Trial preparation should start at least 6 months before trial. You will need to discuss with your lawyer who you want to call as witnesses to the trial. There will be obvious witnesses such as your family doctor and treatment providers. You will likely have a number of ‘expert’ witnesses who have prepared reports for your lawyer. These might include expert witnesses such as neurologists, physiatrists, orthopaedic specialists, vocational and functional experts as well as economists. In addition to the ‘professional’ witnesses, it is important for you to identify witnesses that will be able to assist the court in understanding the changes in your lifestyle that have occurred as a result of your injuries. Such witnesses will often include close family members such as your spouse, children or parents. Others would include your co-workers, supervisors at work, and friends. Anyone who knew you before your car accident and can speak to how your injuries have had an impact on how you cope day-to-day is a potential witness for you.
As part of your preparation for trial, you will want to sit down with your lawyer and work on the ‘narrative’ that you want to present to the judge. Remember, you will likely only be on the witness stand for a day or so, and the person who is hearing your case knows nothing about you before you take the witness stand. You will have a relatively short time to introduce yourself to the judge and explain how your accident and injuries have impacted your life and your future. People respond to stories with a beginning, middle and end; that is something that you need to prepare with your lawyer for presentation to the court.
Even though you are in trial, there is nothing preventing you from discussing settlement with the other side. Often, the insurance companies will let matter get close to trial to see if the Plaintiff is going to carry through with the threat of trial. Once you are close to a trial starting, the insurance company will want to provide better settlement terms rather than risk an adverse (and certainly uncertain) result at trial.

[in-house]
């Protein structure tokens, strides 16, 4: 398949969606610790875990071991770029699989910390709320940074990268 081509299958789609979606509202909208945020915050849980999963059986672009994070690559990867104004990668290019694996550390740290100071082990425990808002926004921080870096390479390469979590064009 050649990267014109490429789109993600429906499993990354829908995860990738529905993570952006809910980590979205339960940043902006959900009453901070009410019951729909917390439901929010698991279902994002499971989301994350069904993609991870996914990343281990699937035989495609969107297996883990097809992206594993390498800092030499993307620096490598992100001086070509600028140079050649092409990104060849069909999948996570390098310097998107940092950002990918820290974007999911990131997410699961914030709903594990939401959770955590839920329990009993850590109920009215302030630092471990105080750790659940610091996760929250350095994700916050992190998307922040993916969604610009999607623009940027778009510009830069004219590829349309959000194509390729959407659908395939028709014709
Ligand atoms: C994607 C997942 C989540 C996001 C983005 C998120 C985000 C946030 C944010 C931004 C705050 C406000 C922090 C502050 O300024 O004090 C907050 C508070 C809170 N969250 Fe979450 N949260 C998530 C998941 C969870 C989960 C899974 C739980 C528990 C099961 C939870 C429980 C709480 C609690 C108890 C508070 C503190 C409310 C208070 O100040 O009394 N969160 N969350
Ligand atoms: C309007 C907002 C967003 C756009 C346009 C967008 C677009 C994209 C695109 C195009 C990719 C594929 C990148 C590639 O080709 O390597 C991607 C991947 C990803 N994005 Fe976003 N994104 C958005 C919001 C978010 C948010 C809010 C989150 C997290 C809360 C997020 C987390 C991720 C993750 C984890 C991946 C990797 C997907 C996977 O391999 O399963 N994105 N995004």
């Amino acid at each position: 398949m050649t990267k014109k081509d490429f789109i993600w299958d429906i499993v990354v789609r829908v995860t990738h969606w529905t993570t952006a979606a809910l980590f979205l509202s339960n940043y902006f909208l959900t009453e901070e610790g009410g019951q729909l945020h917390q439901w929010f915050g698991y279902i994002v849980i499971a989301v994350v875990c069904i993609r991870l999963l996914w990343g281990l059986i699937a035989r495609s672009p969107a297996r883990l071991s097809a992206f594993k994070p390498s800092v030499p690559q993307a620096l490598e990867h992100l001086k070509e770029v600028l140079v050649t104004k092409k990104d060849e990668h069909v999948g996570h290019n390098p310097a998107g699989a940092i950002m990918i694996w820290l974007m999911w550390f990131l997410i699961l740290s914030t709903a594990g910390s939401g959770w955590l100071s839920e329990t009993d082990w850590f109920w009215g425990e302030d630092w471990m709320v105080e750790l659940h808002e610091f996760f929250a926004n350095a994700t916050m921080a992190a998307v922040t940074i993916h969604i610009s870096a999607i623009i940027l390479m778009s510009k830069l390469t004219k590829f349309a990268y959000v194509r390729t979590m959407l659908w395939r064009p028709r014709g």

When you attend at the trial, dress conservatively – you should dress as if you are going to a job interview or how you would dress to go to a place of worship. It goes without saying that you should tell the truth and be totally honest in your evidence. Although your lawyer will be the one asking you the questions, you should direct your responses to the judge, as that is the person that needs to hear your story. When the lawyer for the at-fault driver (i.e. the insurance company lawyer) asks you questions (this is known as cross-examination), try to answer with ‘yes’ or ‘no’ and do not embellish your answers or argue with the other lawyer. The judge will be watching you carefully to see if you are being honest and forthright – be so.
At the end of the day, trials risk putting your case in front of an unknown person who will be bringing their own views and opinions to your case. However, if you are honest and forthright, most judges on most days will find a way to assist you with a fair result. In my experience it is important to ‘say what you mean, and mean what you say’. This means that your lawyer must be a ‘trial lawyer’ and someone that the insurance industry knows that when your lawyer says they will go to trial unless a fair settlement amount is offered, they mean it. Pick your lawyer carefully – make sure that it is someone who is experienced, respected and will go to trial for you if necessary.
Contact our firm to discuss your case. We have a wealth of experience devoted exclusively to injury claims and can use that expertise for your situation.